We have seen the verb form “HAVE” as a head verb, to mean owning, keeping, tolerating or eating something. We can have books, spare copies of texts, as well as bad weather and good meals.
As an auxiliary, “HAVE” brings ancillary grammatical time. We may like what we have been learning, as well as we can be happy to have exercised and become fit.
With theory making, the ancillary regard becomes netted, and the verb form “HAVE” works as a syntactic device, an anchor to close the frame on time.
For patterns named the Unreal Past or Conditional, classic grammar advice may tell there could be nonexistent time spans. To look around our potentially accessory fruit, we resolved always to have real time, allowing for mind or think time as well. After all, even if we tell stories of fairy lands, we have the grammatical PRESENT, PAST, or FUTURE.
We have viewed time as on a symbolic line. Let us think about eating a cookie and keeping it for later, to compare the classic premise (eating the cookie) and consequent (not having it for later).
CLASSIC ZERO CONDITIONAL
82. If you eat the cookie, you DO NOT have it for later.
Both the target grammatical time and the language form are the PRESENT.
CLASSIC FIRST CONDITIONAL
83. If you eat the cookie, you WILL NOT have it.
The target grammatical time is the FUTURE;
The language form is the PRESENT.
We saw the verb form “WILL” in the fields of time at the beginning of our language journey.
The verb form “WILL” maps on the FUTURE already in its PRESENT grammatical shape. We may compare Modal uses:
84. She WILL be reading now.
(I am sure she is reading now.)
CLASSIC SECOND CONDITIONAL
85. If you ate the cookie,
you WOULD NOT have it.
The target grammatical time is the PRESENT;
The language form is the PAST.
CLASSIC THIRD CONDITIONAL
86. If you had eaten the cookie, you WOULD NOT have had it.
The target grammatical time is the PAST;
The language form is the anchored PAST.
CLASSIC FOURTH / MIXED CONDITIONAL
87. If you had eaten the cookie, you WOULD NOT have it.
The target grammatical time joins the PAST and the PRESENT;
The language forms are, accordingly, the anchored PAST and PAST.
All the way, the form goes a step forward, in its target grammatical time reference.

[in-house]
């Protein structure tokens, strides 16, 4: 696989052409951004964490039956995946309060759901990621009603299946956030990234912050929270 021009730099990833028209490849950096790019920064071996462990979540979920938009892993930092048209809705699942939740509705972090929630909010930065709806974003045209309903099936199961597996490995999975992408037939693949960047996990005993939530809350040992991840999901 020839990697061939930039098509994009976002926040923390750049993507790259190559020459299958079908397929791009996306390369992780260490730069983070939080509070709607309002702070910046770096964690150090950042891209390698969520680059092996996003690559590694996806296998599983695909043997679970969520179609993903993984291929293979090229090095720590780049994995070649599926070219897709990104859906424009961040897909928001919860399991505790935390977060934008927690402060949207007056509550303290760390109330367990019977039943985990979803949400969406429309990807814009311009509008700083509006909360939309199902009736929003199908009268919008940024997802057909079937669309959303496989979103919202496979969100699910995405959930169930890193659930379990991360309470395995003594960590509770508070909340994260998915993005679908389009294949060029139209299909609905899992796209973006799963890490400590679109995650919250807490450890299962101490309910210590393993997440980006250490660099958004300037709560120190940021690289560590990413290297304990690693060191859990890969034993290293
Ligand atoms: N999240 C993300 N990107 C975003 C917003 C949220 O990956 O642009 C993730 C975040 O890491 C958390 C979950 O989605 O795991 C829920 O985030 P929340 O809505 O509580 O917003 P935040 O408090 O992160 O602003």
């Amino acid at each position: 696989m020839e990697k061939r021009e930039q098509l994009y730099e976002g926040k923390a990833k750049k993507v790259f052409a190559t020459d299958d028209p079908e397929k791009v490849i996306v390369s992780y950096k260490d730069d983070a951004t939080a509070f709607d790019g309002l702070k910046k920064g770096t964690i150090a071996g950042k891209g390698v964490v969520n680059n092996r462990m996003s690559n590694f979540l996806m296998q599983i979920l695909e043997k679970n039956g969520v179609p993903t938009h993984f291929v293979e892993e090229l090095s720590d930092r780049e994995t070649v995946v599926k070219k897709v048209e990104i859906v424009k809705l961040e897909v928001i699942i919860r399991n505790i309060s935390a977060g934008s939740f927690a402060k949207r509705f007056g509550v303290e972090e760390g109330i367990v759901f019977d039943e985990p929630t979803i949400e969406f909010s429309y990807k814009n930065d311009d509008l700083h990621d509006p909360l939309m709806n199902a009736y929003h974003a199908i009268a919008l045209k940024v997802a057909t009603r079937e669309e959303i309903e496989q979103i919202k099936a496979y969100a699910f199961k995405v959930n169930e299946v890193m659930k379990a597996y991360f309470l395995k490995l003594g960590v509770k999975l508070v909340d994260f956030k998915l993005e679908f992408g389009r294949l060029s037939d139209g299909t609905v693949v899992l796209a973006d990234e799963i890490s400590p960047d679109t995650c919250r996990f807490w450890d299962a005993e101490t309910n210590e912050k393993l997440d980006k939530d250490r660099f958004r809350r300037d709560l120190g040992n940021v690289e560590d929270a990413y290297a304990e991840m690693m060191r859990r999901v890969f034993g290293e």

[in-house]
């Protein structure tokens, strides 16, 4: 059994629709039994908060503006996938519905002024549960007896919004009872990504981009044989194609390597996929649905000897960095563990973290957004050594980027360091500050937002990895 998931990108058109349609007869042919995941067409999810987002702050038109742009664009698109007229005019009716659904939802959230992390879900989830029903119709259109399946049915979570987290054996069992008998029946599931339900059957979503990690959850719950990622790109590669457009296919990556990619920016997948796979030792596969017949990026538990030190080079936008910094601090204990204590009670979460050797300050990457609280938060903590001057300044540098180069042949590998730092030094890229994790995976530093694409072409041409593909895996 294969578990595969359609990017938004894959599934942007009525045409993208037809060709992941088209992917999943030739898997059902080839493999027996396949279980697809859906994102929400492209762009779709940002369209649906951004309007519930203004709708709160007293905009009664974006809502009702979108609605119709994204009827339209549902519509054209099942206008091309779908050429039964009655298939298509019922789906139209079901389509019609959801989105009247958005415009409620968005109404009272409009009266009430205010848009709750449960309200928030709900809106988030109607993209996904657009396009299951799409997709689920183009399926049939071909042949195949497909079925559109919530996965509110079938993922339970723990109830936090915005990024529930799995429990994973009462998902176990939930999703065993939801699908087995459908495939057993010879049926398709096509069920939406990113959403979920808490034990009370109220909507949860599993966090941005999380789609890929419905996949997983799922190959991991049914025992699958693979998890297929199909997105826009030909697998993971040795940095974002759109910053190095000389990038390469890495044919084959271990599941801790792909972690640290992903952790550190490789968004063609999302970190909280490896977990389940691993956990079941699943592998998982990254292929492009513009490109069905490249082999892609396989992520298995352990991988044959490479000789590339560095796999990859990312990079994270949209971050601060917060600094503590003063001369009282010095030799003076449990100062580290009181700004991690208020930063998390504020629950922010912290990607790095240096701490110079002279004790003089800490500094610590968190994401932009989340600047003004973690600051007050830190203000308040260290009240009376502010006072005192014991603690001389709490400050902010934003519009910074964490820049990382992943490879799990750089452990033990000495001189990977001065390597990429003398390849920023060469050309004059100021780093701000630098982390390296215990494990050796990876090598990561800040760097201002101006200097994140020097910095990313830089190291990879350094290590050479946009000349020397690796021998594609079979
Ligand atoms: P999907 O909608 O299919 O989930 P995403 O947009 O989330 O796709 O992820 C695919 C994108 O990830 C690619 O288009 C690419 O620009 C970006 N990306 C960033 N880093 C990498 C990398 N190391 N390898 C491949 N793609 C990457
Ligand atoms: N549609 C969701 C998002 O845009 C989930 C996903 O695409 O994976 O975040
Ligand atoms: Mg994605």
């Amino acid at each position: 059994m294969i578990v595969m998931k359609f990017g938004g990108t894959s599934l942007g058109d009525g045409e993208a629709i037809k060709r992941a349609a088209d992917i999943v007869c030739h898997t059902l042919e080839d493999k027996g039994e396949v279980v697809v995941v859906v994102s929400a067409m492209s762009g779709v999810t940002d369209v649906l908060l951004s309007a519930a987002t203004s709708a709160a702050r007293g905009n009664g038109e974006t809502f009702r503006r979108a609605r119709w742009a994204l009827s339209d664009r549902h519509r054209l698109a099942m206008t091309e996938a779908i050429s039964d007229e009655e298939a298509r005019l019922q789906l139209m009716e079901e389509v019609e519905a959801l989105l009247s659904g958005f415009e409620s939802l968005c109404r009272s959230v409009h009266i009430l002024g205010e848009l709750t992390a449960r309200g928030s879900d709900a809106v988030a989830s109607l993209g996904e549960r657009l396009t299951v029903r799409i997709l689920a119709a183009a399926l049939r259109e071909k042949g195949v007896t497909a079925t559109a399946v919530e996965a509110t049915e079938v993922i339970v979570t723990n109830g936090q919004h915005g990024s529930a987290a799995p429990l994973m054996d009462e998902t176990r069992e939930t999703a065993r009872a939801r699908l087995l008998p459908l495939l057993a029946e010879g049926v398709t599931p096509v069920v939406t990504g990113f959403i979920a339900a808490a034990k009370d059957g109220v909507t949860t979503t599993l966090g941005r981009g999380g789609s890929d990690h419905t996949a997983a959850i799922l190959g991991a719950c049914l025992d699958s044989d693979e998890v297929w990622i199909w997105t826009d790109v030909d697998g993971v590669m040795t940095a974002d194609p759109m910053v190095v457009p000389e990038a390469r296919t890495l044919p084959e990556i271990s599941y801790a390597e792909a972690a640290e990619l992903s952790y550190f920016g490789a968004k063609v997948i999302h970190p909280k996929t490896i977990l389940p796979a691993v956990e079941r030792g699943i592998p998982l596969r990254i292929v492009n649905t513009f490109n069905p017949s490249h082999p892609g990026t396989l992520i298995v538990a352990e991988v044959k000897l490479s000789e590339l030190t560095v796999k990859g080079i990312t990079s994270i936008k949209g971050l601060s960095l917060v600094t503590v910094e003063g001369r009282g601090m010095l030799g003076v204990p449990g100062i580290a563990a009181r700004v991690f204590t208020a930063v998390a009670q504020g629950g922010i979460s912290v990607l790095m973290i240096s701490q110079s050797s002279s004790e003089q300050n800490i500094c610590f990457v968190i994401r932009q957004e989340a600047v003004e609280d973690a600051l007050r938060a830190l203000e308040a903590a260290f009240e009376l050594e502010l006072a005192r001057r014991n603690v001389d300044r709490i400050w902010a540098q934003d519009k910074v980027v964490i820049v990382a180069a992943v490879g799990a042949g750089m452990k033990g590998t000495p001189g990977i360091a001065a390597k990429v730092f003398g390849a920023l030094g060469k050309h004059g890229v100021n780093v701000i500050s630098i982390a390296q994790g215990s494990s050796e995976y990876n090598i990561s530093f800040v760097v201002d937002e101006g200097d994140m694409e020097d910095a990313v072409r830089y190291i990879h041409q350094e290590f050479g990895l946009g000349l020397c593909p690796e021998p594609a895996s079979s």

PAST forms refer to the PRESENT, and PRESENT forms refer to the FUTURE. It is only the anchored PAST to stay in the PAST, but many resources will have it for an antecedent PAST.
We may agree there is one PAST, as there is one PRESENT and one FUTURE.
Classic guidance would advise the First Conditional when probability for something is high, and the Second for things more probable than those in the Third.
88. If I WERE you, I WOULD . . .
We could label example 88 as the Second Conditional or Unreal Past, yet it conveys zero probability, for the PRESENT, PAST, as well as FUTURE: the likelihood to become another human individual literally and ever really is zero, for everyone.
88a. *I AM you . . . / *You ARE me . . . ?
The classic Third Conditional supposedly tells about least probable events. Example 89 yet might be telling about a prevented thing.
89. If you HAD NOT taken care of it, this handle WOULD HAVE broken off.
Examples 90 and 90a are both the classic First Conditional, yet one conveys PROBABILITY and the other CERTAINTY.
90. If you take care of this handle, it MIGHT work.
(The probability is low.)
90a. If you take care of this handle, it WILL work.
(The probability is very high. Taking care of the handle is certain to bring a working condition.)
These are Modal verbs, to tell on probability or certainty, and not syntactic structures as Conditional or Unreal. Our choice on syntactic structuring may regard real time. Feel welcome: ■→10.1. UNREAL OR REAL TIME.
The world may never have seen her original handwriting, if her skill was taken for supernatural. Feel welcome to Poems by Emily Dickinson prepared for print by Teresa Pelka: thematic stanzas, notes on the Greek and Latin inspiration, the correlative with Webster 1828, and the Aristotelian motif, Things perpetual — these are not in time, but in eternity.
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